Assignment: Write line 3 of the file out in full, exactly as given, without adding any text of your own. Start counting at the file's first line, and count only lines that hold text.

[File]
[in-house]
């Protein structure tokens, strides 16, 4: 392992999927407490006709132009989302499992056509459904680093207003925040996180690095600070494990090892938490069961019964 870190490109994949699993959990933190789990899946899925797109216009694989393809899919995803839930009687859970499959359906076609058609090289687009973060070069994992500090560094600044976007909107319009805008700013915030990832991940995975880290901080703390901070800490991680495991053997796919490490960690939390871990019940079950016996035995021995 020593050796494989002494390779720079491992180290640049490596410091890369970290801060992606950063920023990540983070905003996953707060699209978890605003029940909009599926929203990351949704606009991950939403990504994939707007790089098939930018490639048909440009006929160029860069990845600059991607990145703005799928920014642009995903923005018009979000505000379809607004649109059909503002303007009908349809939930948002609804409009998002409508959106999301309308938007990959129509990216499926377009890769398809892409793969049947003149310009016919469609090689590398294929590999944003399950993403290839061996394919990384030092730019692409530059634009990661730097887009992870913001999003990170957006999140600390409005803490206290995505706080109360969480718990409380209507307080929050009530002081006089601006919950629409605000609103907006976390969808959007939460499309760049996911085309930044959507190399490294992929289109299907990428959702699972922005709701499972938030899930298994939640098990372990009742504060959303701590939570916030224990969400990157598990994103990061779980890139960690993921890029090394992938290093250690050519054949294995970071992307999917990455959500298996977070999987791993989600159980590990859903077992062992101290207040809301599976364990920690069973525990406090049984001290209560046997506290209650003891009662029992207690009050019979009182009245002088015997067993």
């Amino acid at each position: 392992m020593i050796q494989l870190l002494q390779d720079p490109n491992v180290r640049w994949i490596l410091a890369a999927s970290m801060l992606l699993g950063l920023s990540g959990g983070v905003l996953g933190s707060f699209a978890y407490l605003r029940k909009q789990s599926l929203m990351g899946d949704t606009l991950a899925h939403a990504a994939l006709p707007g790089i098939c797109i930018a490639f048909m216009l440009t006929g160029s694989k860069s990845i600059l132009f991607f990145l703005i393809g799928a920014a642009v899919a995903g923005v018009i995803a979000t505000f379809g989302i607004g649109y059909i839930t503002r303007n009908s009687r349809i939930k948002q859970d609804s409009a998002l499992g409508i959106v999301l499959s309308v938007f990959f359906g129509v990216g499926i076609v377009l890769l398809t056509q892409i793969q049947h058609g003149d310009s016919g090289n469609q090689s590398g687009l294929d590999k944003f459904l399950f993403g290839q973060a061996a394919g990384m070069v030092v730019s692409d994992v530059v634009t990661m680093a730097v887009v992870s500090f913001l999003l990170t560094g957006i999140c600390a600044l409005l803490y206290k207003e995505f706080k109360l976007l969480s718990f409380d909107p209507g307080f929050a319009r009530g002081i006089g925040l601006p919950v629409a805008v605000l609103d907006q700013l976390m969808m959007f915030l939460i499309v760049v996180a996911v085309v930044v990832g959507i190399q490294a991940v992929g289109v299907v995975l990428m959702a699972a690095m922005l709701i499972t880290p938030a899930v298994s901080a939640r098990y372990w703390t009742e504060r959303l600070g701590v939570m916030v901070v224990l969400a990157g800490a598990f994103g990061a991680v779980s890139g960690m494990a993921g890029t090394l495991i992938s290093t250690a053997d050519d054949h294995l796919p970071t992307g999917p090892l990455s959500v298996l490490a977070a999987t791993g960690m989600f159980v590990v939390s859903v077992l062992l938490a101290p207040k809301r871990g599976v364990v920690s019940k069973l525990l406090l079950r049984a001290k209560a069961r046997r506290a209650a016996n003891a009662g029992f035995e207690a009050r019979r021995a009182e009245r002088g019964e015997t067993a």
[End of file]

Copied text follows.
């Amino acid at each position: 392992m020593i050796q494989l870190l002494q390779d720079p490109n491992v180290r640049w994949i490596l410091a890369a999927s970290m801060l992606l699993g950063l920023s990540g959990g983070v905003l996953g933190s707060f699209a978890y407490l605003r029940k909009q789990s599926l929203m990351g899946d949704t606009l991950a899925h939403a990504a994939l006709p707007g790089i098939c797109i930018a490639f048909m216009l440009t006929g160029s694989k860069s990845i600059l132009f991607f990145l703005i393809g799928a920014a642009v899919a995903g923005v018009i995803a979000t505000f379809g989302i607004g649109y059909i839930t503002r303007n009908s009687r349809i939930k948002q859970d609804s409009a998002l499992g409508i959106v999301l499959s309308v938007f990959f359906g129509v990216g499926i076609v377009l890769l398809t056509q892409i793969q049947h058609g003149d310009s016919g090289n469609q090689s590398g687009l294929d590999k944003f459904l399950f993403g290839q973060a061996a394919g990384m070069v030092v730019s692409d994992v530059v634009t990661m680093a730097v887009v992870s500090f913001l999003l990170t560094g957006i999140c600390a600044l409005l803490y206290k207003e995505f706080k109360l976007l969480s718990f409380d909107p209507g307080f929050a319009r009530g002081i006089g925040l601006p919950v629409a805008v605000l609103d907006q700013l976390m969808m959007f915030l939460i499309v760049v996180a996911v085309v930044v990832g959507i190399q490294a991940v992929g289109v299907v995975l990428m959702a699972a690095m922005l709701i499972t880290p938030a899930v298994s901080a939640r098990y372990w703390t009742e504060r959303l600070g701590v939570m916030v901070v224990l969400a990157g800490a598990f994103g990061a991680v779980s890139g960690m494990a993921g890029t090394l495991i992938s290093t250690a053997d050519d054949h294995l796919p970071t992307g999917p090892l990455s959500v298996l490490a977070a999987t791993g960690m989600f159980v590990v939390s859903v077992l062992l938490a101290p207040k809301r871990g599976v364990v920690s019940k069973l525990l406090l079950r049984a001290k209560a069961r046997r506290a209650a016996n003891a009662g029992f035995e207690a009050r019979r021995a009182e009245r002088g019964e015997t067993a």